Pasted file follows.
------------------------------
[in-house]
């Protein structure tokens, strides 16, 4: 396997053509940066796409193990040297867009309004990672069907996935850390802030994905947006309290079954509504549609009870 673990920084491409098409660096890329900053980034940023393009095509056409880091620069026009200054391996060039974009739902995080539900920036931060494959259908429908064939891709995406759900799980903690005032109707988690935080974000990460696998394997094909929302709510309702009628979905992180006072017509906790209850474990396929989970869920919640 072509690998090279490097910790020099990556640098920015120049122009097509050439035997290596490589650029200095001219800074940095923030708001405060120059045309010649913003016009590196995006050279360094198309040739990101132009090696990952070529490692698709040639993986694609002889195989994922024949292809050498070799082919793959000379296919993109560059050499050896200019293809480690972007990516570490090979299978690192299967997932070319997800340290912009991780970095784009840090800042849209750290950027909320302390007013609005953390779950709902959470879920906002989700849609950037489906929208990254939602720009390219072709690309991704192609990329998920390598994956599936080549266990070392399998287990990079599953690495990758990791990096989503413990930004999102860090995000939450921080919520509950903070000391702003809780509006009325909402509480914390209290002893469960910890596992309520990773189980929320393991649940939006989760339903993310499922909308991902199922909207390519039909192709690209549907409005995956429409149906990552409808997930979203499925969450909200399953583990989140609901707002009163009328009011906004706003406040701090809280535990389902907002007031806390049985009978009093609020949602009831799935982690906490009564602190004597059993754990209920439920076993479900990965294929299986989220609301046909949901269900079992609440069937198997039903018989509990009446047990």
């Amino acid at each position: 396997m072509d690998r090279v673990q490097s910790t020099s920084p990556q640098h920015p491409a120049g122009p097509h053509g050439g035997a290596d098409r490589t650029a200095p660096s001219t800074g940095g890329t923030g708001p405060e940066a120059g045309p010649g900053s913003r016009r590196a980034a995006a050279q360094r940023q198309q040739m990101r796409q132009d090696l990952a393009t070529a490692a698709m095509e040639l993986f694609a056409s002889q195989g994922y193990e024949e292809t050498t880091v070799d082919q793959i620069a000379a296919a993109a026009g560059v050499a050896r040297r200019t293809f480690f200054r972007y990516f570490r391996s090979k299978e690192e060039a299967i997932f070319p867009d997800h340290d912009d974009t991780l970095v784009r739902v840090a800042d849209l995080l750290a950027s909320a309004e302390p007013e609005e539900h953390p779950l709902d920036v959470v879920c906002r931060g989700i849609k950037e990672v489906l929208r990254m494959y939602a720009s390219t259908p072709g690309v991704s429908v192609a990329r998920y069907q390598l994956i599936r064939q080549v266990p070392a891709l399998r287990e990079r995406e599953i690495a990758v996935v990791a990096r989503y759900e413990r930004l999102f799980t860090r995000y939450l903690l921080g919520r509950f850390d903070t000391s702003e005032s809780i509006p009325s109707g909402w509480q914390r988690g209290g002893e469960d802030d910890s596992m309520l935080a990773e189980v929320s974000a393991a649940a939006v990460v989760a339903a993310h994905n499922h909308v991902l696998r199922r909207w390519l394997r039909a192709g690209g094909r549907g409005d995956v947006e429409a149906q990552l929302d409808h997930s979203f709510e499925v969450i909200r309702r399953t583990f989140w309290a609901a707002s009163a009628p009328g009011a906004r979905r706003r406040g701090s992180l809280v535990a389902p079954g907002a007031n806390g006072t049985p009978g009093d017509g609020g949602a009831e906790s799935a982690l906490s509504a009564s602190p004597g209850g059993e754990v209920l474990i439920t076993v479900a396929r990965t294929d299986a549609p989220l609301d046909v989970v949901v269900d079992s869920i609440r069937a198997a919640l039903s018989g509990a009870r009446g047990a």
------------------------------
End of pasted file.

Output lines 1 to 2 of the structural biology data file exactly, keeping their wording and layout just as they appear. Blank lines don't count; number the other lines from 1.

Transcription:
[in-house]
């Protein structure tokens, strides 16, 4: 396997053509940066796409193990040297867009309004990672069907996935850390802030994905947006309290079954509504549609009870 673990920084491409098409660096890329900053980034940023393009095509056409880091620069026009200054391996060039974009739902995080539900920036931060494959259908429908064939891709995406759900799980903690005032109707988690935080974000990460696998394997094909929302709510309702009628979905992180006072017509906790209850474990396929989970869920919640 072509690998090279490097910790020099990556640098920015120049122009097509050439035997290596490589650029200095001219800074940095923030708001405060120059045309010649913003016009590196995006050279360094198309040739990101132009090696990952070529490692698709040639993986694609002889195989994922024949292809050498070799082919793959000379296919993109560059050499050896200019293809480690972007990516570490090979299978690192299967997932070319997800340290912009991780970095784009840090800042849209750290950027909320302390007013609005953390779950709902959470879920906002989700849609950037489906929208990254939602720009390219072709690309991704192609990329998920390598994956599936080549266990070392399998287990990079599953690495990758990791990096989503413990930004999102860090995000939450921080919520509950903070000391702003809780509006009325909402509480914390209290002893469960910890596992309520990773189980929320393991649940939006989760339903993310499922909308991902199922909207390519039909192709690209549907409005995956429409149906990552409808997930979203499925969450909200399953583990989140609901707002009163009328009011906004706003406040701090809280535990389902907002007031806390049985009978009093609020949602009831799935982690906490009564602190004597059993754990209920439920076993479900990965294929299986989220609301046909949901269900079992609440069937198997039903018989509990009446047990």